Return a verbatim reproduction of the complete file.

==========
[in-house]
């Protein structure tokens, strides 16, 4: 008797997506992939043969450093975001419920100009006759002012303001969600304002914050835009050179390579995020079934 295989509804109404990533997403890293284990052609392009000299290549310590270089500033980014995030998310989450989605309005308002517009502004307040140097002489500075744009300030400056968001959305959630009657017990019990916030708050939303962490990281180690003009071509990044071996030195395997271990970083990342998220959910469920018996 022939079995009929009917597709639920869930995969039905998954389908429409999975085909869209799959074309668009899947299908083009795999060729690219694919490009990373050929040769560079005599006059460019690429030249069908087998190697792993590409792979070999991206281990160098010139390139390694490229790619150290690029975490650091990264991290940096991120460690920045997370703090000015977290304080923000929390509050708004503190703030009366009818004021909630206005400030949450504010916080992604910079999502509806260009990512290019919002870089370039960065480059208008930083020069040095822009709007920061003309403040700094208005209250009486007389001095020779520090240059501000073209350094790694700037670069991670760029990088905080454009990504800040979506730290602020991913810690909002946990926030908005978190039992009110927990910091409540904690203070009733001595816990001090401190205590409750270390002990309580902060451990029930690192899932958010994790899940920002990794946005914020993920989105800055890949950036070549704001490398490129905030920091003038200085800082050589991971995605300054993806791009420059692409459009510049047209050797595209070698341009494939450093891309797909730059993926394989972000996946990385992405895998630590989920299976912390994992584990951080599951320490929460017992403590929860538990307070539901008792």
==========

[in-house]
């Protein structure tokens, strides 16, 4: 008797997506992939043969450093975001419920100009006759002012303001969600304002914050835009050179390579995020079934 295989509804109404990533997403890293284990052609392009000299290549310590270089500033980014995030998310989450989605309005308002517009502004307040140097002489500075744009300030400056968001959305959630009657017990019990916030708050939303962490990281180690003009071509990044071996030195395997271990970083990342998220959910469920018996 022939079995009929009917597709639920869930995969039905998954389908429409999975085909869209799959074309668009899947299908083009795999060729690219694919490009990373050929040769560079005599006059460019690429030249069908087998190697792993590409792979070999991206281990160098010139390139390694490229790619150290690029975490650091990264991290940096991120460690920045997370703090000015977290304080923000929390509050708004503190703030009366009818004021909630206005400030949450504010916080992604910079999502509806260009990512290019919002870089370039960065480059208008930083020069040095822009709007920061003309403040700094208005209250009486007389001095020779520090240059501000073209350094790694700037670069991670760029990088905080454009990504800040979506730290602020991913810690909002946990926030908005978190039992009110927990910091409540904690203070009733001595816990001090401190205590409750270390002990309580902060451990029930690192899932958010994790899940920002990794946005914020993920989105800055890949950036070549704001490398490129905030920091003038200085800082050589991971995605300054993806791009420059692409459009510049047209050797595209070698341009494939450093891309797909730059993926394989972000996946990385992405895998630590989920299976912390994992584990951080599951320490929460017992403590929860538990307070539901008792």